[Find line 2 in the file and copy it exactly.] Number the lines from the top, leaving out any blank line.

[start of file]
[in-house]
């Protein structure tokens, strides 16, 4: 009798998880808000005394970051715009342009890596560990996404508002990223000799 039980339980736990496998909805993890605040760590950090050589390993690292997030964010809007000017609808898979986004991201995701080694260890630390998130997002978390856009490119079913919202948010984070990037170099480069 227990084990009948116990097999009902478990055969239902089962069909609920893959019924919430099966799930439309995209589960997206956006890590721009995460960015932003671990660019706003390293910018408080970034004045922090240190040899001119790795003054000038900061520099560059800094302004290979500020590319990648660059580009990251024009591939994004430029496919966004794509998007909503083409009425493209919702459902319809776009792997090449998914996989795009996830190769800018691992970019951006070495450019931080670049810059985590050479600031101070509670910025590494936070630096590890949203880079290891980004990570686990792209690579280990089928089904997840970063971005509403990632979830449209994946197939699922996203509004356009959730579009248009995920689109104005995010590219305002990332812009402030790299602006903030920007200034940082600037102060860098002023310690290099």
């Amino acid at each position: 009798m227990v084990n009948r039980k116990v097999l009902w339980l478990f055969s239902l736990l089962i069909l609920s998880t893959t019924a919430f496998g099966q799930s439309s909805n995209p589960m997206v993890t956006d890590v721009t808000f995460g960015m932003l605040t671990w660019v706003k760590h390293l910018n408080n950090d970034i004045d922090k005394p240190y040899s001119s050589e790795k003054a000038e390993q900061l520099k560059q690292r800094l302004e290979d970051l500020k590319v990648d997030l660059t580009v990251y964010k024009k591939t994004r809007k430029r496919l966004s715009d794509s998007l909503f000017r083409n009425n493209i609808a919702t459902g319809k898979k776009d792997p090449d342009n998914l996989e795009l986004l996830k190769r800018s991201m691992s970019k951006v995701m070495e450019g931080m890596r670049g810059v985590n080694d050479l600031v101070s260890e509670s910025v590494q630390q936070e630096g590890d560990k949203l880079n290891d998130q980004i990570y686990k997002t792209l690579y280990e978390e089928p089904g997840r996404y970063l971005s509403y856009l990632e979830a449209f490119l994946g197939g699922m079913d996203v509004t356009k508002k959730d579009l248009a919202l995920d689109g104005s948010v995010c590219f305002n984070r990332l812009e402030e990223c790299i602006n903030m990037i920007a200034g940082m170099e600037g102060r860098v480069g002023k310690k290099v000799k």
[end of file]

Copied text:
């Protein structure tokens, strides 16, 4: 009798998880808000005394970051715009342009890596560990996404508002990223000799 039980339980736990496998909805993890605040760590950090050589390993690292997030964010809007000017609808898979986004991201995701080694260890630390998130997002978390856009490119079913919202948010984070990037170099480069 227990084990009948116990097999009902478990055969239902089962069909609920893959019924919430099966799930439309995209589960997206956006890590721009995460960015932003671990660019706003390293910018408080970034004045922090240190040899001119790795003054000038900061520099560059800094302004290979500020590319990648660059580009990251024009591939994004430029496919966004794509998007909503083409009425493209919702459902319809776009792997090449998914996989795009996830190769800018691992970019951006070495450019931080670049810059985590050479600031101070509670910025590494936070630096590890949203880079290891980004990570686990792209690579280990089928089904997840970063971005509403990632979830449209994946197939699922996203509004356009959730579009248009995920689109104005995010590219305002990332812009402030790299602006903030920007200034940082600037102060860098002023310690290099």